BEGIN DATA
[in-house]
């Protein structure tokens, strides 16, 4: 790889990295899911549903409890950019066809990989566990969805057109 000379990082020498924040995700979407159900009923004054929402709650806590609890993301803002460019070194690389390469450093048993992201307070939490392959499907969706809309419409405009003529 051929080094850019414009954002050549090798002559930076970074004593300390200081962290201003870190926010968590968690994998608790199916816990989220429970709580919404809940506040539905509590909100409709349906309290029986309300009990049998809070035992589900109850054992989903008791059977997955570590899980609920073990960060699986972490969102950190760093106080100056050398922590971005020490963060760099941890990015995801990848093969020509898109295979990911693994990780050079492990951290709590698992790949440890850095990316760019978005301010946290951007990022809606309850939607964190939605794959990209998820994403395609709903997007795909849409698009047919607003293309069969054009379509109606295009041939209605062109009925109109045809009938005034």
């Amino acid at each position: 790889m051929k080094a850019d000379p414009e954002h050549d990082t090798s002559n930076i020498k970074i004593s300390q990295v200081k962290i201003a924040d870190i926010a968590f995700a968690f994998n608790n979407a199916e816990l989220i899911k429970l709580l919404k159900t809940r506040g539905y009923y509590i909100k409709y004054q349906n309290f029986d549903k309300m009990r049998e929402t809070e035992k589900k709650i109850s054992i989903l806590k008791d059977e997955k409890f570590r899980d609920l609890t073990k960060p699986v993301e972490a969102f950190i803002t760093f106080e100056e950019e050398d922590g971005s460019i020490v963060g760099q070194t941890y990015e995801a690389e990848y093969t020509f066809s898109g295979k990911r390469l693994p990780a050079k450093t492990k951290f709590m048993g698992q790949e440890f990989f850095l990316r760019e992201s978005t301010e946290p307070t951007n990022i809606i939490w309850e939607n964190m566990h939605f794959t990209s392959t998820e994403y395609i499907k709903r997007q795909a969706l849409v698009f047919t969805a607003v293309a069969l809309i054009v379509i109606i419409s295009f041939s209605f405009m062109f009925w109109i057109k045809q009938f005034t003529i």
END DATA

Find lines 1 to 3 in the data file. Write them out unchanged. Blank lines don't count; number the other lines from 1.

[in-house]
């Protein structure tokens, strides 16, 4: 790889990295899911549903409890950019066809990989566990969805057109 000379990082020498924040995700979407159900009923004054929402709650806590609890993301803002460019070194690389390469450093048993992201307070939490392959499907969706809309419409405009003529 051929080094850019414009954002050549090798002559930076970074004593300390200081962290201003870190926010968590968690994998608790199916816990989220429970709580919404809940506040539905509590909100409709349906309290029986309300009990049998809070035992589900109850054992989903008791059977997955570590899980609920073990960060699986972490969102950190760093106080100056050398922590971005020490963060760099941890990015995801990848093969020509898109295979990911693994990780050079492990951290709590698992790949440890850095990316760019978005301010946290951007990022809606309850939607964190939605794959990209998820994403395609709903997007795909849409698009047919607003293309069969054009379509109606295009041939209605062109009925109109045809009938005034």
């Amino acid at each position: 790889m051929k080094a850019d000379p414009e954002h050549d990082t090798s002559n930076i020498k970074i004593s300390q990295v200081k962290i201003a924040d870190i926010a968590f995700a968690f994998n608790n979407a199916e816990l989220i899911k429970l709580l919404k159900t809940r506040g539905y009923y509590i909100k409709y004054q349906n309290f029986d549903k309300m009990r049998e929402t809070e035992k589900k709650i109850s054992i989903l806590k008791d059977e997955k409890f570590r899980d609920l609890t073990k960060p699986v993301e972490a969102f950190i803002t760093f106080e100056e950019e050398d922590g971005s460019i020490v963060g760099q070194t941890y990015e995801a690389e990848y093969t020509f066809s898109g295979k990911r390469l693994p990780a050079k450093t492990k951290f709590m048993g698992q790949e440890f990989f850095l990316r760019e992201s978005t301010e946290p307070t951007n990022i809606i939490w309850e939607n964190m566990h939605f794959t990209s392959t998820e994403y395609i499907k709903r997007q795909a969706l849409v698009f047919t969805a607003v293309a069969l809309i054009v379509i109606i419409s295009f041939s209605f405009m062109f009925w109109i057109k045809q009938f005034t003529i």